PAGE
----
Suction worms or Trematoda

Suction worms are flat worms that mainly occur in the (sub) tropics. They live in a moist environment. Sheep and cattle contamination is common in these areas. The intermediate host of the suction worm is a freshwater snail. Eating raw fish, aquatic plants such as watercress or swimming in contaminated water can cause humans to become infected with the suction worm. The suction worm causes diseases such as liver fluke, schistosomiasis and cercarian dermatitis.

Suction worms

Suction worms are also called Trematoda. These belong to the flatworms. The mouth opening with a suction worm is at the front. They have one or two suction cups. Parasitize worms. This means that they live from a host. Most suction worms enter the human body because the host eats aquatic plants, in particular watercress. Watercress is a plant that grows in more humid places and is offered as a vegetable. Eating raw freshwater fish can also cause suction worms.

Lifecycle

Many sheep or cattle are infected with suction worms. The adult suction worm lays eggs, which come out with the faeces of the animal. The eggs are eaten mainly by the freshwater snail. From the snail comes the young stage of the suction worm, which forms cysts on aquatic plants. When humans eat these aquatic plants, they become infected with the suction worm. Within the body of the human host, the immature suction worm grows into an adult specimen. There they will produce eggs in organs.
Another way of contamination is by eating raw freshwater fish. Many freshwater fish are infected with the immature version of the suction worm. If fish is not heated sufficiently, the parasitic suction worms live and infect humans. Swimming in water in which the suction worm is located is also a source of contamination. The suction worm can penetrate the body through the skin.
The suction worm can live a long time. Suction worms are sometimes found that have been present in the body for 20 to 25 years. Suction worms continue to produce eggs during their stay in the host. This ensures the suction worm of the survival of its species.

Diseases

Suction worms are not harmless. They cause diseases that can sometimes cause serious symptoms. They are sometimes deadly among cattle, not always in humans. Infection with suction worms is very difficult to combat. In addition, the infection and therefore the disease persist for many years. In countries where hygiene is poorer, these diseases are more common.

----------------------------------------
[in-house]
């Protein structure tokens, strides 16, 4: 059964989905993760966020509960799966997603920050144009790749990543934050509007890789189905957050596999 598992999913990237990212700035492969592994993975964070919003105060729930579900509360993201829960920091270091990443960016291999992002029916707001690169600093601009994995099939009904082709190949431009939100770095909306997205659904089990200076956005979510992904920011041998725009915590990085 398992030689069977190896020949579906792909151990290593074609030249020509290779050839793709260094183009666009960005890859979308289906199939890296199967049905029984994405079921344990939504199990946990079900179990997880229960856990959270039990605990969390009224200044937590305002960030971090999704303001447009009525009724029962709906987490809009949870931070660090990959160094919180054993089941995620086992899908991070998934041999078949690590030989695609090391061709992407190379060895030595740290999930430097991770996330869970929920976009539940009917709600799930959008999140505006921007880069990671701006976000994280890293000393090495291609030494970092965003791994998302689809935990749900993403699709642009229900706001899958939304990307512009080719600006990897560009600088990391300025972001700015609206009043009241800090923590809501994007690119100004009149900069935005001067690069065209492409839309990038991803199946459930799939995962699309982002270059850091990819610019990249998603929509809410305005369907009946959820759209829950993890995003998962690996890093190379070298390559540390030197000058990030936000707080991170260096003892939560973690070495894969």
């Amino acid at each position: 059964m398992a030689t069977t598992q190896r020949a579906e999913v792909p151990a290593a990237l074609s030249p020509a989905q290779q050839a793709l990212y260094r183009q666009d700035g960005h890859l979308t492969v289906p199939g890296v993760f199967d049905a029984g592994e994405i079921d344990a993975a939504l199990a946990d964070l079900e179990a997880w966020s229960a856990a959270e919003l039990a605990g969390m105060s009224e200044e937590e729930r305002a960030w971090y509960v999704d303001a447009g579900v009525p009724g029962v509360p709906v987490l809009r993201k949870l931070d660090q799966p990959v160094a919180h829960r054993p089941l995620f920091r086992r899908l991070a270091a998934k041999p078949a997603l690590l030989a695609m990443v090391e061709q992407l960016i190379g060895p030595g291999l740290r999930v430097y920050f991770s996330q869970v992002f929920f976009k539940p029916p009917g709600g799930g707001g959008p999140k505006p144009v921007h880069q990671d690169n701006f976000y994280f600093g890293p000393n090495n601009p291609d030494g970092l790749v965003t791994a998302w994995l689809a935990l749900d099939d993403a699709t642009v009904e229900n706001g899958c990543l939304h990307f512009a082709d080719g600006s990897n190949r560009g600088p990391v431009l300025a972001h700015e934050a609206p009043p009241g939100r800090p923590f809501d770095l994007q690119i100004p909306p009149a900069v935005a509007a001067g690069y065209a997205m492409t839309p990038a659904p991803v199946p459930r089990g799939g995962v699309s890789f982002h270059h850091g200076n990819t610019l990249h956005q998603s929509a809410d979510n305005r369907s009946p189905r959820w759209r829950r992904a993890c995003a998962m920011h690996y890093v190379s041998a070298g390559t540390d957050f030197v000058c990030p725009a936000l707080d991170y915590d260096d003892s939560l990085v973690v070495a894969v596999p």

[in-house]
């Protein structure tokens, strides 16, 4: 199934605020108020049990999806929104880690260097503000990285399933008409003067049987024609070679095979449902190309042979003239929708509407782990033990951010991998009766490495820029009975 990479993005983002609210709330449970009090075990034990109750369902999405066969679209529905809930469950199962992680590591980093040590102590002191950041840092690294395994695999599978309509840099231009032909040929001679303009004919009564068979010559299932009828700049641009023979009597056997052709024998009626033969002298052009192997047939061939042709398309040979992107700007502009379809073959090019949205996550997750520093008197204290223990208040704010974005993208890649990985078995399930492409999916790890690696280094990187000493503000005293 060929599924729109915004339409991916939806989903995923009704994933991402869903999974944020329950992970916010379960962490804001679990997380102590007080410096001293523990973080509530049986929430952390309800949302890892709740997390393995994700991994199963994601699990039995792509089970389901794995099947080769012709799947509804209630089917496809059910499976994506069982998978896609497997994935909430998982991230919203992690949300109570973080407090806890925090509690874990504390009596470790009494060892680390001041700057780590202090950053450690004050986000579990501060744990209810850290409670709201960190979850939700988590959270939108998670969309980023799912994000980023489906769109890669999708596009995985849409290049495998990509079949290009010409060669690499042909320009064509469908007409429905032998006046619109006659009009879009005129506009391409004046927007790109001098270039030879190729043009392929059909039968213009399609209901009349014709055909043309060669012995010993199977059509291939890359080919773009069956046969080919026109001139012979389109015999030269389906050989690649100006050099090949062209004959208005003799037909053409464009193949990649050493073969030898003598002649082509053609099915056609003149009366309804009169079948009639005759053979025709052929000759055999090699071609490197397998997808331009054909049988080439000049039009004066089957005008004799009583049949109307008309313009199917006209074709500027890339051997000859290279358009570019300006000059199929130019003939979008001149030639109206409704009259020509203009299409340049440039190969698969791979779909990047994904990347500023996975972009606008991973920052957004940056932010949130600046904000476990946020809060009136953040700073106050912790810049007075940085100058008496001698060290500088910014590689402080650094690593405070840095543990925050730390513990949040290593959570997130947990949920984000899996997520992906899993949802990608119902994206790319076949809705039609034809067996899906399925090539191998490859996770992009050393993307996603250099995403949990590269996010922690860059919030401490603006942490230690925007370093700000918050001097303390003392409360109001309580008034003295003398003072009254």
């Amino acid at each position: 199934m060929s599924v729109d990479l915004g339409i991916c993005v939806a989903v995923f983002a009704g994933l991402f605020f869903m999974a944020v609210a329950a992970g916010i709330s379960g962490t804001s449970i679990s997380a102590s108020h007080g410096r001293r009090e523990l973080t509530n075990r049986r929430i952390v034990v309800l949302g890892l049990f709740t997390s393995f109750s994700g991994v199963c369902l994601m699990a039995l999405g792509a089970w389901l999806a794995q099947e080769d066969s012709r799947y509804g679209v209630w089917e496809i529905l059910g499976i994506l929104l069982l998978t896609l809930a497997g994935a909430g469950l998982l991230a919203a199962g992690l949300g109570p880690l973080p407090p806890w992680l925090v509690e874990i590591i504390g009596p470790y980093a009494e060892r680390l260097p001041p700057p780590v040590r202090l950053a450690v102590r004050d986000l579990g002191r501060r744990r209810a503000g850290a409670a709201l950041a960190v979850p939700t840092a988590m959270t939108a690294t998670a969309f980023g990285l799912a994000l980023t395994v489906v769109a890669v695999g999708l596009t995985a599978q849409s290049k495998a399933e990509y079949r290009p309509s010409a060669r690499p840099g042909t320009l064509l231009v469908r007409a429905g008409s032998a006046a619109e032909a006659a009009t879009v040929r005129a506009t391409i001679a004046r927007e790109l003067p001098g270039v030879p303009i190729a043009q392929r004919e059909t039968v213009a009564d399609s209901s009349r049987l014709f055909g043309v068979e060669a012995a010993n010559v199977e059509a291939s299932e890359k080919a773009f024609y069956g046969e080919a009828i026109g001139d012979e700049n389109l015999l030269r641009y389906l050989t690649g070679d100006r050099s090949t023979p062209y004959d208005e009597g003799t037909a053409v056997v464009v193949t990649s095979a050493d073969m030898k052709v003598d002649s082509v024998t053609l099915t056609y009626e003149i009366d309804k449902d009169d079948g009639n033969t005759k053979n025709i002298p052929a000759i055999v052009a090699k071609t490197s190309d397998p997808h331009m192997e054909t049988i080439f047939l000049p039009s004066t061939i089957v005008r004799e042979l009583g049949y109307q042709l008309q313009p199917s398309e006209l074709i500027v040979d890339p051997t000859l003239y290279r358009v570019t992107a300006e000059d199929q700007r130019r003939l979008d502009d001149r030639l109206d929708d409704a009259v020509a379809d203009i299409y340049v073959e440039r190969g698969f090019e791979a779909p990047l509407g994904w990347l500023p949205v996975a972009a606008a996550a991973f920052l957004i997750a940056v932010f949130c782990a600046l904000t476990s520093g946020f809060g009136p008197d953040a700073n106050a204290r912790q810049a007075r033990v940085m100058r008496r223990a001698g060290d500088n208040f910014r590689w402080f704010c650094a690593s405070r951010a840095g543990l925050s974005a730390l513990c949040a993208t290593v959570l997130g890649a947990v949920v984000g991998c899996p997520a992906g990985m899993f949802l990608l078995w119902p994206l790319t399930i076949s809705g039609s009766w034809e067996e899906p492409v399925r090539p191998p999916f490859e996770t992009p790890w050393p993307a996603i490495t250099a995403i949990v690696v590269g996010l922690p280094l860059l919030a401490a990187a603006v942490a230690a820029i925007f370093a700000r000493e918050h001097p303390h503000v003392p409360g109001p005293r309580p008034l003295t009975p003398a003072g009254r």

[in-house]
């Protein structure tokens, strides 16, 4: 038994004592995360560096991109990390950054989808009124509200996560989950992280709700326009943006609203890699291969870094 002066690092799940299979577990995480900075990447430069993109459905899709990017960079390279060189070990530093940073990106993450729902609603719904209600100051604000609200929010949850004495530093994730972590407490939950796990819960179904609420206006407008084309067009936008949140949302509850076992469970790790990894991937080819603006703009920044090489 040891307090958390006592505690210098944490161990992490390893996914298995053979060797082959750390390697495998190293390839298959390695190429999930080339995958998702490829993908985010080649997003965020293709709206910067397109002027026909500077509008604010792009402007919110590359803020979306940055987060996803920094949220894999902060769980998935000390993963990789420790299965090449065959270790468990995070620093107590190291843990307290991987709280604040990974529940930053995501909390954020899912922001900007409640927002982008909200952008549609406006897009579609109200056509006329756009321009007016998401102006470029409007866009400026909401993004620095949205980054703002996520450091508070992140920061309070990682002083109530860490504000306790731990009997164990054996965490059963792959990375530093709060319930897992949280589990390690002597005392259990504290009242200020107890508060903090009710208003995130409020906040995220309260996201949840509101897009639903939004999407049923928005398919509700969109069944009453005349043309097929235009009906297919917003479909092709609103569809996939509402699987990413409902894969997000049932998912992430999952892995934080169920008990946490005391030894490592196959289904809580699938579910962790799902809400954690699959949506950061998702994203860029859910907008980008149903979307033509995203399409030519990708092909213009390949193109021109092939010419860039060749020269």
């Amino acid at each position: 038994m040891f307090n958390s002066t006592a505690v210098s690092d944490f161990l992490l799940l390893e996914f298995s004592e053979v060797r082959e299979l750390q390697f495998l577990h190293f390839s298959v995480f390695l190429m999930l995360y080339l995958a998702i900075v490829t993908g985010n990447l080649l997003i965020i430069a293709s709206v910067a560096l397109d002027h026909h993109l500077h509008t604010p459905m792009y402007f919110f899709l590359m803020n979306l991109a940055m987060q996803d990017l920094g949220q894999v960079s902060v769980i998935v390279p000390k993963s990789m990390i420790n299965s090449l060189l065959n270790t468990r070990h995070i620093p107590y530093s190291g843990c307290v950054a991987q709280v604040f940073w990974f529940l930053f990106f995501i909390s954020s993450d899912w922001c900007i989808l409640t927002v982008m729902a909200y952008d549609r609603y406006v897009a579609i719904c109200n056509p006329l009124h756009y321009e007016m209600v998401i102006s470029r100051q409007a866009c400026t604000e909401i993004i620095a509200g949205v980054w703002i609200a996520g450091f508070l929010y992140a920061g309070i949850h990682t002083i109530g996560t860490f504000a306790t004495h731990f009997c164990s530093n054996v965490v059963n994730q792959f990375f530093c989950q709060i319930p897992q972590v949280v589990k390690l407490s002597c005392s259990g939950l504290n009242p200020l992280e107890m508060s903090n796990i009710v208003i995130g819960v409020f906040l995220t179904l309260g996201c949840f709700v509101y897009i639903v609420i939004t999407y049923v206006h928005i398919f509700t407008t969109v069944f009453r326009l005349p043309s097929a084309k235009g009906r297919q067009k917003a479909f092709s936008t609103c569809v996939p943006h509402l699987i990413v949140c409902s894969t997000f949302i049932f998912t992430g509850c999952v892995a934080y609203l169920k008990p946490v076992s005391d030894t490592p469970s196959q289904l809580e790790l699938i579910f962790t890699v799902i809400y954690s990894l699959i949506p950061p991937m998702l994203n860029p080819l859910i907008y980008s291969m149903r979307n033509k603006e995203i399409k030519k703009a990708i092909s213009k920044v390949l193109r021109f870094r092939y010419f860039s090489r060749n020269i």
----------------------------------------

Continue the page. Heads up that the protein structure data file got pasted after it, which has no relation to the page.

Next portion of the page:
Liver fluke disease

This disease does not actually occur in the Netherlands. It is mainly used in countries such as Lebanon, Peru and Egypt. The cause of the liver fluke is the suction worm Fasciola hepatica. The adult liver bone is located in the bile ducts of the liver. There he produces eggs that come out through the faeces with the bile. When the environment is moist enough, larvae develop from the eggs and penetrate a water snail. There the larvae multiply into a different type of larvae. These leave the snail and attach themselves to aquatic plants. A host eats the aquatic plants, after which the larvae have entered the body. They pierce the intestinal wall in the intestines and look for the liver. They grow in the liver, after which they end up in the bile ducts to lay eggs there.
Symptoms of the liver-bone disease are: abdominal pain, nausea, fever and weight loss. Anemia sometimes develops with weak people. Treatment of the liver fluke disease consists of worm agents, which are often used for cattle. Fighting is very difficult. Good hygiene for prevention is therefore recommended.

Schistosomiasis

Another disease caused by worms is schistosomiasis. This is caused by the suction worm schistosoma. The disease does not occur in the Netherlands, but is contracted in the (sub) tropics by coming into contact with contaminated fresh water. The adult suction worm lays eggs in the host, which end up in the water through the faeces or urine. In the water, larvae hatch from the eggs. These penetrate a freshwater snail. There they multiply and leave the snail like a different species of larvae. These larvae invade the skin of their final host.
Symptoms often only occur a few months after infection. However, blisters may develop on the skin after the larvae have entered the skin. The symptoms often resemble flu: fever, chills, muscle aches and cough. Later nausea, diarrhea, joint pain, abdominal pain, headache and weight loss develop. Often these symptoms resume after a few weeks. Then other complaints arise. Inflammation in the bladder or intestines is a common complaint. Depending on where the suction worm is located, organs are permanently damaged. Often that is the bladder, intestines, lungs or liver.
Treatment is also difficult now. When the suction worm is still alive as a larva, it is easier to treat. Damage caused to the organs will not be repaired automatically after treatment.

Cercarian dermatology

The cercarian dermatitis disorder is also caused by schistosoma and also occurs only in the (sub) tropics. The life cycle is therefore the same as contamination. The larvae penetrate the skin, causing itching. This is often noticeable within one hour after the invasion. Blisters appear on the skin, headache and fever. Most symptoms disappear after 1 to 3 weeks. This condition disappears again and is a reaction of the skin to the invasion of the larvae. It is also called swimmer's itch.

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